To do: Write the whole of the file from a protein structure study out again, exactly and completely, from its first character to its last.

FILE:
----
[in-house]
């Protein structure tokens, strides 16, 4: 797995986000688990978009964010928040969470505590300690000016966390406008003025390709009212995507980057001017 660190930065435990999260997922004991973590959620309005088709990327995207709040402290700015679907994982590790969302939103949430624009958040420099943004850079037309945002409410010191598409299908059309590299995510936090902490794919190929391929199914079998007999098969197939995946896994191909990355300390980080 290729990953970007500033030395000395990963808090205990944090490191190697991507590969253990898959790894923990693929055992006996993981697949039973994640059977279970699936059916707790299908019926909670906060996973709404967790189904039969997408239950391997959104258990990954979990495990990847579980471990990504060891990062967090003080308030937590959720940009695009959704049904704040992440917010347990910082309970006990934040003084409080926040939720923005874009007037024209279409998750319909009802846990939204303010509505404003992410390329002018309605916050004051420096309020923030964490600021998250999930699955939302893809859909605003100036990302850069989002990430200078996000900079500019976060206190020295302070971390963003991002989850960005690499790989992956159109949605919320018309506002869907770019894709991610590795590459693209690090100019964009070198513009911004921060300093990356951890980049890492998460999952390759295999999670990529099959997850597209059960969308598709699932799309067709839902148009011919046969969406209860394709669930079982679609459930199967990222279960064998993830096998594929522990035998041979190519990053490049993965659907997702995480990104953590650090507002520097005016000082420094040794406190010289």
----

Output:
[in-house]
């Protein structure tokens, strides 16, 4: 797995986000688990978009964010928040969470505590300690000016966390406008003025390709009212995507980057001017 660190930065435990999260997922004991973590959620309005088709990327995207709040402290700015679907994982590790969302939103949430624009958040420099943004850079037309945002409410010191598409299908059309590299995510936090902490794919190929391929199914079998007999098969197939995946896994191909990355300390980080 290729990953970007500033030395000395990963808090205990944090490191190697991507590969253990898959790894923990693929055992006996993981697949039973994640059977279970699936059916707790299908019926909670906060996973709404967790189904039969997408239950391997959104258990990954979990495990990847579980471990990504060891990062967090003080308030937590959720940009695009959704049904704040992440917010347990910082309970006990934040003084409080926040939720923005874009007037024209279409998750319909009802846990939204303010509505404003992410390329002018309605916050004051420096309020923030964490600021998250999930699955939302893809859909605003100036990302850069989002990430200078996000900079500019976060206190020295302070971390963003991002989850960005690499790989992956159109949605919320018309506002869907770019894709991610590795590459693209690090100019964009070198513009911004921060300093990356951890980049890492998460999952390759295999999670990529099959997850597209059960969308598709699932799309067709839902148009011919046969969406209860394709669930079982679609459930199967990222279960064998993830096998594929522990035998041979190519990053490049993965659907997702995480990104953590650090507002520097005016000082420094040794406190010289």